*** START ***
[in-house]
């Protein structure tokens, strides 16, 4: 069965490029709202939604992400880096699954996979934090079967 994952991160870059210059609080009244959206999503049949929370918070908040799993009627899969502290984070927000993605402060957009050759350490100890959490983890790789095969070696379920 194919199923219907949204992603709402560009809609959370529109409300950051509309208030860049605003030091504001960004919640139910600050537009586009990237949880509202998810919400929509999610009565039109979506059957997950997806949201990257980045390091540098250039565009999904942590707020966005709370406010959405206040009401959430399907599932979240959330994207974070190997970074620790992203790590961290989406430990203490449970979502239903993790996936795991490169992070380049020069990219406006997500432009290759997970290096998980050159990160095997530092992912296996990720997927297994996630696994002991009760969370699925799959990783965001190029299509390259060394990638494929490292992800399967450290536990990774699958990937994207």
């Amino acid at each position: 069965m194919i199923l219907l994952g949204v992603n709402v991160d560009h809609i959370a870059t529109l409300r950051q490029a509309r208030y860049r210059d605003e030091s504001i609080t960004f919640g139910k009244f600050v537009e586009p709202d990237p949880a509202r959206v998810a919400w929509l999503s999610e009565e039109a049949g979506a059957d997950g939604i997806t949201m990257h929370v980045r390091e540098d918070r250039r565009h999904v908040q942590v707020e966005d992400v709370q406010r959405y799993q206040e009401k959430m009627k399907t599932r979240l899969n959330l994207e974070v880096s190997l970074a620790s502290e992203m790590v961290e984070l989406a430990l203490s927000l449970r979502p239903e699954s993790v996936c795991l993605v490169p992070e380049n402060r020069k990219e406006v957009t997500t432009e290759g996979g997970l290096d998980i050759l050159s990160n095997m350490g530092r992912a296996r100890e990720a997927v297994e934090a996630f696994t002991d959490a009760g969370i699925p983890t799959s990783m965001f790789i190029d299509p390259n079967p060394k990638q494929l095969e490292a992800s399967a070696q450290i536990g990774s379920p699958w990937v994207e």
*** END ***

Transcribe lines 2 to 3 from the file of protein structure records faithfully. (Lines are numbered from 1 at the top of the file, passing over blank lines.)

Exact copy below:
């Protein structure tokens, strides 16, 4: 069965490029709202939604992400880096699954996979934090079967 994952991160870059210059609080009244959206999503049949929370918070908040799993009627899969502290984070927000993605402060957009050759350490100890959490983890790789095969070696379920 194919199923219907949204992603709402560009809609959370529109409300950051509309208030860049605003030091504001960004919640139910600050537009586009990237949880509202998810919400929509999610009565039109979506059957997950997806949201990257980045390091540098250039565009999904942590707020966005709370406010959405206040009401959430399907599932979240959330994207974070190997970074620790992203790590961290989406430990203490449970979502239903993790996936795991490169992070380049020069990219406006997500432009290759997970290096998980050159990160095997530092992912296996990720997927297994996630696994002991009760969370699925799959990783965001190029299509390259060394990638494929490292992800399967450290536990990774699958990937994207």
């Amino acid at each position: 069965m194919i199923l219907l994952g949204v992603n709402v991160d560009h809609i959370a870059t529109l409300r950051q490029a509309r208030y860049r210059d605003e030091s504001i609080t960004f919640g139910k009244f600050v537009e586009p709202d990237p949880a509202r959206v998810a919400w929509l999503s999610e009565e039109a049949g979506a059957d997950g939604i997806t949201m990257h929370v980045r390091e540098d918070r250039r565009h999904v908040q942590v707020e966005d992400v709370q406010r959405y799993q206040e009401k959430m009627k399907t599932r979240l899969n959330l994207e974070v880096s190997l970074a620790s502290e992203m790590v961290e984070l989406a430990l203490s927000l449970r979502p239903e699954s993790v996936c795991l993605v490169p992070e380049n402060r020069k990219e406006v957009t997500t432009e290759g996979g997970l290096d998980i050759l050159s990160n095997m350490g530092r992912a296996r100890e990720a997927v297994e934090a996630f696994t002991d959490a009760g969370i699925p983890t799959s990783m965001f790789i190029d299509p390259n079967p060394k990638q494929l095969e490292a992800s399967a070696q450290i536990g990774s379920p699958w990937v994207e």